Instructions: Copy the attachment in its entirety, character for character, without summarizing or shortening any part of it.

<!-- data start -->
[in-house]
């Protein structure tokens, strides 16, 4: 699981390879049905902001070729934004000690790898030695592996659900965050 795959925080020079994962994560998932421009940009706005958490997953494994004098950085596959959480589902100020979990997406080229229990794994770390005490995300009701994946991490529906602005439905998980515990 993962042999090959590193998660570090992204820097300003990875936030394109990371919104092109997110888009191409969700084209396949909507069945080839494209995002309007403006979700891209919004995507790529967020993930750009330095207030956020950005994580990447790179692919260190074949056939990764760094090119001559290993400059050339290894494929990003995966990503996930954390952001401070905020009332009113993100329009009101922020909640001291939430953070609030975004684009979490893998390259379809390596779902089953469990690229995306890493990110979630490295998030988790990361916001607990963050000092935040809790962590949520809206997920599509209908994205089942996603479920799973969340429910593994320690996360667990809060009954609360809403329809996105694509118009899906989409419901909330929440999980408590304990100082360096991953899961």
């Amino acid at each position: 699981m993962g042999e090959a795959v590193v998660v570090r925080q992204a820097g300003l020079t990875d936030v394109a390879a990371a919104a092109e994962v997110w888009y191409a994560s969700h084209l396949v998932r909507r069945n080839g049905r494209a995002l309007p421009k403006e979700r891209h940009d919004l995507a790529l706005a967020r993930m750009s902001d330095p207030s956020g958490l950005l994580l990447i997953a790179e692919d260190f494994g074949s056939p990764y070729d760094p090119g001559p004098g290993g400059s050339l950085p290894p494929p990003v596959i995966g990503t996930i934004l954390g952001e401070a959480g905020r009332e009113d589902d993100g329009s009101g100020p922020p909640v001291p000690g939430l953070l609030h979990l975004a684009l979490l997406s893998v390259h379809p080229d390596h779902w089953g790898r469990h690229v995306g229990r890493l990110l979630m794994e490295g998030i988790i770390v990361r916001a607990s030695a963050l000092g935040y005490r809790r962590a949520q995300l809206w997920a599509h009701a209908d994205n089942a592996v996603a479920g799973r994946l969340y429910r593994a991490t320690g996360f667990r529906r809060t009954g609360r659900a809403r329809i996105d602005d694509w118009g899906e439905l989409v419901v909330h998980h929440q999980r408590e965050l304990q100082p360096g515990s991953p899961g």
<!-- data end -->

[in-house]
């Protein structure tokens, strides 16, 4: 699981390879049905902001070729934004000690790898030695592996659900965050 795959925080020079994962994560998932421009940009706005958490997953494994004098950085596959959480589902100020979990997406080229229990794994770390005490995300009701994946991490529906602005439905998980515990 993962042999090959590193998660570090992204820097300003990875936030394109990371919104092109997110888009191409969700084209396949909507069945080839494209995002309007403006979700891209919004995507790529967020993930750009330095207030956020950005994580990447790179692919260190074949056939990764760094090119001559290993400059050339290894494929990003995966990503996930954390952001401070905020009332009113993100329009009101922020909640001291939430953070609030975004684009979490893998390259379809390596779902089953469990690229995306890493990110979630490295998030988790990361916001607990963050000092935040809790962590949520809206997920599509209908994205089942996603479920799973969340429910593994320690996360667990809060009954609360809403329809996105694509118009899906989409419901909330929440999980408590304990100082360096991953899961």
């Amino acid at each position: 699981m993962g042999e090959a795959v590193v998660v570090r925080q992204a820097g300003l020079t990875d936030v394109a390879a990371a919104a092109e994962v997110w888009y191409a994560s969700h084209l396949v998932r909507r069945n080839g049905r494209a995002l309007p421009k403006e979700r891209h940009d919004l995507a790529l706005a967020r993930m750009s902001d330095p207030s956020g958490l950005l994580l990447i997953a790179e692919d260190f494994g074949s056939p990764y070729d760094p090119g001559p004098g290993g400059s050339l950085p290894p494929p990003v596959i995966g990503t996930i934004l954390g952001e401070a959480g905020r009332e009113d589902d993100g329009s009101g100020p922020p909640v001291p000690g939430l953070l609030h979990l975004a684009l979490l997406s893998v390259h379809p080229d390596h779902w089953g790898r469990h690229v995306g229990r890493l990110l979630m794994e490295g998030i988790i770390v990361r916001a607990s030695a963050l000092g935040y005490r809790r962590a949520q995300l809206w997920a599509h009701a209908d994205n089942a592996v996603a479920g799973r994946l969340y429910r593994a991490t320690g996360f667990r529906r809060t009954g609360r659900a809403r329809i996105d602005d694509w118009g899906e439905l989409v419901v909330h998980h929440q999980r408590e965050l304990q100082p360096g515990s991953p899961g």